Chap 5 lecture notes NO ppt

Chap 5 lecture notes NO ppt - Chapter 5- Memory Most...

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Chapter 5- Memory Most research and knowledge in this area comes from the fields of cognitive and biological psychology Memory is much more than taking in information and putting it in some mental compartment…we have to get it back out, too. Memory is reconstructive, meaning that it changes over time. Many psychologists study factors that help or hinder one of the key three functions of memory…thus attempting to answer 3 basic questions Memory – the ability to store and retrieve information over time. We take it for granted, but memory is very complex and also quite fragile, so it’s prone to mindbugs 1. Encoding – the process by which we transform what we perceive, think, or feel into an enduring memory (research in this area answers the question of How does information get into memory?) 2. Storage – the process of maintaining information in memory over time (research in this area answers the question of How is information maintained in memory?) 3. Retrieval – the process of bringing to mind information that has been previously encoded and stored (research in this area answers the question of How is information pulled back out of memory?) We’ll study these as three separate functions in class but important to keep in mind that there is a lot of overlap in these functions during the memory process Encoding: Transforming Perceptions into Memories Since the times of ancient Greece, memory has been thought of as a recording device, like a tape recorder or video camera. This is completely incorrect. Memories are made by combining information we already have in our brains with new information that comes in through our senses. Memories are actually constructed, not recorded (hence, encoding). Most instances of spectacular memory performance reflect the skillful use of encoding strategies rather than so-called photographic memory How we remember something depends on how we think about it at the time, in other words, how we process it Levels of Processing – deeper processing of an item results in better memory for it later on. We remember the meanings of words better than how a word looks or sounds 1. Semantic judgments require the participants to think about the meaning of the words (define them or use them in a sentence)- deepest encoding 2. Rhyme (phonemic) judgments require the participants to think about the sound of the words (what do they rhyme with) 3. Visual (structural) judgments require the participants to think about the appearance of the words (physical structure. .. capital letters or lower case, cursive or print)- shallow encoding Elaborative encoding – the process of actively relating new information to knowledge that is already in memory (e.g., thinking of examples to describe new information or comparing to something known in 1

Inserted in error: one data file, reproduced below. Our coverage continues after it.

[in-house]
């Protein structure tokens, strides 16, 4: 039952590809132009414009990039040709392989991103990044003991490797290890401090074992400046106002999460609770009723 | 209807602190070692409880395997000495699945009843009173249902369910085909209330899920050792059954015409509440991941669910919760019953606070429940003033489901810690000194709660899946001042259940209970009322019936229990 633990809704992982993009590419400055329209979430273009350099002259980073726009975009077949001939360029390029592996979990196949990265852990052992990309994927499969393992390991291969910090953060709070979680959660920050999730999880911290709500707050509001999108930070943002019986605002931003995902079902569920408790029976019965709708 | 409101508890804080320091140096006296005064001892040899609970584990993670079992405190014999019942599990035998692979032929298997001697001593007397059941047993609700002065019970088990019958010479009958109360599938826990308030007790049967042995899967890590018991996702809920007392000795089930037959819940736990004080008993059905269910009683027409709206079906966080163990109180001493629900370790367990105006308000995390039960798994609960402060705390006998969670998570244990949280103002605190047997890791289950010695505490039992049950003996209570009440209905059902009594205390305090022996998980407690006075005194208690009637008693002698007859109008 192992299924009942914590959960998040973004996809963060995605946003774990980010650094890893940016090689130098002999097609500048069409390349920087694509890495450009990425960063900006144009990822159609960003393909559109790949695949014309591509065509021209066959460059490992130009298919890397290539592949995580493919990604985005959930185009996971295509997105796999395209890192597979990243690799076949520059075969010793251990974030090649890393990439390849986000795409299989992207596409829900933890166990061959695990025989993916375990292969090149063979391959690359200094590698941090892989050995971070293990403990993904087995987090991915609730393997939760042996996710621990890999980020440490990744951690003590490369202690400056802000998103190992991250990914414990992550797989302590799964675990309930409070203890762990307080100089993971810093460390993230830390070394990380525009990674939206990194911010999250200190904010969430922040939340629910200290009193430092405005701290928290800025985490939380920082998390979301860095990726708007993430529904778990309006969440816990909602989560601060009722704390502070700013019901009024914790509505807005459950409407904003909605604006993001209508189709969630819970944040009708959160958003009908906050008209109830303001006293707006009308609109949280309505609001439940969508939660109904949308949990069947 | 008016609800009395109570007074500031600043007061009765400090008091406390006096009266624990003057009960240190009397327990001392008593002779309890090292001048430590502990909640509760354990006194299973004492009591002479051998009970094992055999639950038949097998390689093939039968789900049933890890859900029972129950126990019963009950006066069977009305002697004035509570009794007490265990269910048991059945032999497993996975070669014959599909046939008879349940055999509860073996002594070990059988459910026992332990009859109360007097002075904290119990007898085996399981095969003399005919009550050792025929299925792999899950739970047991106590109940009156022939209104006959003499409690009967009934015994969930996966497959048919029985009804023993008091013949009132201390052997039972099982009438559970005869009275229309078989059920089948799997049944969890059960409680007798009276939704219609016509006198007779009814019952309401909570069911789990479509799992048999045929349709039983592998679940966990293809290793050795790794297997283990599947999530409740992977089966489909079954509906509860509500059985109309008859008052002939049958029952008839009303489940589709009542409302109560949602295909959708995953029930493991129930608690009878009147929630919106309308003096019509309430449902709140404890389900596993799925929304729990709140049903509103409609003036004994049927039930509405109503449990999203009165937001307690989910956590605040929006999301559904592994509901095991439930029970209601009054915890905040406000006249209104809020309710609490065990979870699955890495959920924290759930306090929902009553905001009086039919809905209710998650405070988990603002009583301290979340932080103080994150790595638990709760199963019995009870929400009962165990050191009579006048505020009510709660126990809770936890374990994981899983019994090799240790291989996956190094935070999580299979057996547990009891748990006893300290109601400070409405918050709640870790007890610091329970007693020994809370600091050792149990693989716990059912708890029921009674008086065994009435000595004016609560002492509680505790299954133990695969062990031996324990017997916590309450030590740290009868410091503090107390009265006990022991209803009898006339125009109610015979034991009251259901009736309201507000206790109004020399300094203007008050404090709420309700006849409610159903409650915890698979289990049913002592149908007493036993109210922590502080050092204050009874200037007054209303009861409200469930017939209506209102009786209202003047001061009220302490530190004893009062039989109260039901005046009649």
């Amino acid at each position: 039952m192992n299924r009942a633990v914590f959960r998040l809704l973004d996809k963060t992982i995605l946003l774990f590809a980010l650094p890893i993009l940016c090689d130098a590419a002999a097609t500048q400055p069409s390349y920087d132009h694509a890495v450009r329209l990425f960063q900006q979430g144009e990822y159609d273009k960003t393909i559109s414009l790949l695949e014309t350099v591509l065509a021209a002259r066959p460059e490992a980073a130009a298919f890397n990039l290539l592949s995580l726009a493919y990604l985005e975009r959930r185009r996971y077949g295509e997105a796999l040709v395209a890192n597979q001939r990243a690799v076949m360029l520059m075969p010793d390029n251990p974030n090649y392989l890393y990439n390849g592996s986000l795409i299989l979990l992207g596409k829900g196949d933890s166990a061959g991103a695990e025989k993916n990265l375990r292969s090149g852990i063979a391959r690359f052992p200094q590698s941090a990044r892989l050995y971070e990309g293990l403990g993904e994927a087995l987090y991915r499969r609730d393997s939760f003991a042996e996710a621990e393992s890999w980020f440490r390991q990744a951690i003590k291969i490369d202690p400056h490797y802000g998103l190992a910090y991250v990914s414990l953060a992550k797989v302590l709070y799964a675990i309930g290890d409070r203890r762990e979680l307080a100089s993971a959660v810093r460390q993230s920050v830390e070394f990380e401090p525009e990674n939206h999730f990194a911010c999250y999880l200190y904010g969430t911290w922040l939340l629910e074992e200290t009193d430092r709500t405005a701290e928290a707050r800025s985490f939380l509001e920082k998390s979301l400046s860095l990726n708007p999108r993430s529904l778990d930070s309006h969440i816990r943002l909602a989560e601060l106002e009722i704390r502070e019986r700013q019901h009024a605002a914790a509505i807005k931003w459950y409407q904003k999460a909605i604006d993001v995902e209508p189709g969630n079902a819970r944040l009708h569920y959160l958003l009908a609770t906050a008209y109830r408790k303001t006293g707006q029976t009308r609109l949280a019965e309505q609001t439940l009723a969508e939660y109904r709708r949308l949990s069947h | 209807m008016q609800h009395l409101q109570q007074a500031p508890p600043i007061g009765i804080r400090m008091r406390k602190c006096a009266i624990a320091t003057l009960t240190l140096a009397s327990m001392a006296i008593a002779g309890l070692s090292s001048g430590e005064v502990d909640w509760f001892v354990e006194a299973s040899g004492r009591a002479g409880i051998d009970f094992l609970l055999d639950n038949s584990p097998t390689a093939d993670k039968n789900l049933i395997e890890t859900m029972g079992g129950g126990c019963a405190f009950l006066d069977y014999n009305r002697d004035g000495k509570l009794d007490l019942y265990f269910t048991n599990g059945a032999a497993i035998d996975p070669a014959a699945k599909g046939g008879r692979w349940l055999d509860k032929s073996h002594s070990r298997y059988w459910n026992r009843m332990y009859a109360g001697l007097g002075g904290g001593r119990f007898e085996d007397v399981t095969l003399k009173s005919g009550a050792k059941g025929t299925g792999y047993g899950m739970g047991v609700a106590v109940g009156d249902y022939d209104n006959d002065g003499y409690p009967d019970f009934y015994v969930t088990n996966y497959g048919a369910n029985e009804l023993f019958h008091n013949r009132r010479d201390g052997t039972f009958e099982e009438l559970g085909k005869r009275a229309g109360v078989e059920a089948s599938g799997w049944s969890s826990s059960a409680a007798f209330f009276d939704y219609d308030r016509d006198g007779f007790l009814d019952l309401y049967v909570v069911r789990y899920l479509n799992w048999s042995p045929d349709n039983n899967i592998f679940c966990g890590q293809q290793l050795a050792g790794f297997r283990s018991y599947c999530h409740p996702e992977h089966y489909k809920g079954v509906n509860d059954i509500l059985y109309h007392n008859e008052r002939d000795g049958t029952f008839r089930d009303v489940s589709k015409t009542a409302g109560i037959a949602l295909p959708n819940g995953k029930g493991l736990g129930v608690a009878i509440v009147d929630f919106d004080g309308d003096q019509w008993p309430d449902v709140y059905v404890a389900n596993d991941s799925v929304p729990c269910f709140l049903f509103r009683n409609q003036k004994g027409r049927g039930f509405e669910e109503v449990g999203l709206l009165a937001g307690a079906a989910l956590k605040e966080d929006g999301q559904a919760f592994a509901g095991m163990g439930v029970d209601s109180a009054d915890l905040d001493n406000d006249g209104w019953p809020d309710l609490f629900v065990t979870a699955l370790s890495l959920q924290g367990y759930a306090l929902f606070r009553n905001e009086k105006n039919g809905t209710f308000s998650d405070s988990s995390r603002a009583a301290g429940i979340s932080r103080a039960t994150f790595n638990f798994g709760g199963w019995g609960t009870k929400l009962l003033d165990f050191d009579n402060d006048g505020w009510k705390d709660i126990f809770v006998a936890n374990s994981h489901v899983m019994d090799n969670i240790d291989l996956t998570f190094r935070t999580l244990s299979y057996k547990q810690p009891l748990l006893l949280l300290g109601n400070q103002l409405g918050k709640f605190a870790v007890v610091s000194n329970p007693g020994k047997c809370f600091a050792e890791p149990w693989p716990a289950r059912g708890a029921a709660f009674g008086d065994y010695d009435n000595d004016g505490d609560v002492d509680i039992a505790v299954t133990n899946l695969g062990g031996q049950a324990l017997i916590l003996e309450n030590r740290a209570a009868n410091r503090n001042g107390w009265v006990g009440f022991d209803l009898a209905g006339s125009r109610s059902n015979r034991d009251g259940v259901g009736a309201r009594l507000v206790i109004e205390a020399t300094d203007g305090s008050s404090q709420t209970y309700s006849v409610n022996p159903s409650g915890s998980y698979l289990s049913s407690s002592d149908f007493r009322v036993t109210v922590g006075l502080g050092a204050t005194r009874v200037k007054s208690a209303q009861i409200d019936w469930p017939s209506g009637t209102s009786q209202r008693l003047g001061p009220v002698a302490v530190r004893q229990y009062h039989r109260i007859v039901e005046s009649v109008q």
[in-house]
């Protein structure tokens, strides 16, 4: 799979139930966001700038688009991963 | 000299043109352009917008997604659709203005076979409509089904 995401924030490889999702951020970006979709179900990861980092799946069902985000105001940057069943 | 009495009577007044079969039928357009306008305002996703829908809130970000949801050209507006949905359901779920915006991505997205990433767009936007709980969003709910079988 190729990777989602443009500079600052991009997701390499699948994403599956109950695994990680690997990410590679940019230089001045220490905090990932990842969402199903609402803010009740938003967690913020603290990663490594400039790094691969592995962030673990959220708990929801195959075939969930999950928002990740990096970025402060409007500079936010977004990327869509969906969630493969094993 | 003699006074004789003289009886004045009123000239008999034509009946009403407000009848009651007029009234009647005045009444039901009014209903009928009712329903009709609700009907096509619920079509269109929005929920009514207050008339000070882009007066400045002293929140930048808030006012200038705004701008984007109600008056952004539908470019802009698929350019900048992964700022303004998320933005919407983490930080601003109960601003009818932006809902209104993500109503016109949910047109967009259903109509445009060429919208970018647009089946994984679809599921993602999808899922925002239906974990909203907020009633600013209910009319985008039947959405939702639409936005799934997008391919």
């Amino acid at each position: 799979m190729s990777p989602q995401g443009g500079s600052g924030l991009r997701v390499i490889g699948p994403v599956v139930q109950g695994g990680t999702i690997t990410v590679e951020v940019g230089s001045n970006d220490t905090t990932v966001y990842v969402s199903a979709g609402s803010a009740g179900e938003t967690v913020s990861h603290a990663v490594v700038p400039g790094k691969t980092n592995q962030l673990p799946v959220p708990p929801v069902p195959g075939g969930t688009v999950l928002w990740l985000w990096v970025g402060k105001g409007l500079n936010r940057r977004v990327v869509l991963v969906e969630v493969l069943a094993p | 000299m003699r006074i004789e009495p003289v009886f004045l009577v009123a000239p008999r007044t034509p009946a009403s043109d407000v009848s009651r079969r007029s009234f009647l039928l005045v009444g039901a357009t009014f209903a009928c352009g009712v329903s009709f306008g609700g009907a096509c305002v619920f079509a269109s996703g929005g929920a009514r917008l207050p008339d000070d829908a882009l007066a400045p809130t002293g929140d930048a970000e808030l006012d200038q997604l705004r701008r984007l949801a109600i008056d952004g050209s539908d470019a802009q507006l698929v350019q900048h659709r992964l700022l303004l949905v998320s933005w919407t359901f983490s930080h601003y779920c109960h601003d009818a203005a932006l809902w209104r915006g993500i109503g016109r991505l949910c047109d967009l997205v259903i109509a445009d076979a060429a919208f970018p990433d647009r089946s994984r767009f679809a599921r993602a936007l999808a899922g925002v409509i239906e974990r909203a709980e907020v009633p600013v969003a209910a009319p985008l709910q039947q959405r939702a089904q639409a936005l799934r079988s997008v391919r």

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your own life). Elaborative encoding is associated with increased activity in the left temporal lobe and the left frontal lobe. In fact, the amount of activity in each of these two regions during encoding is
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Chap 5 lecture notes NO ppt - Chapter 5- Memory Most...

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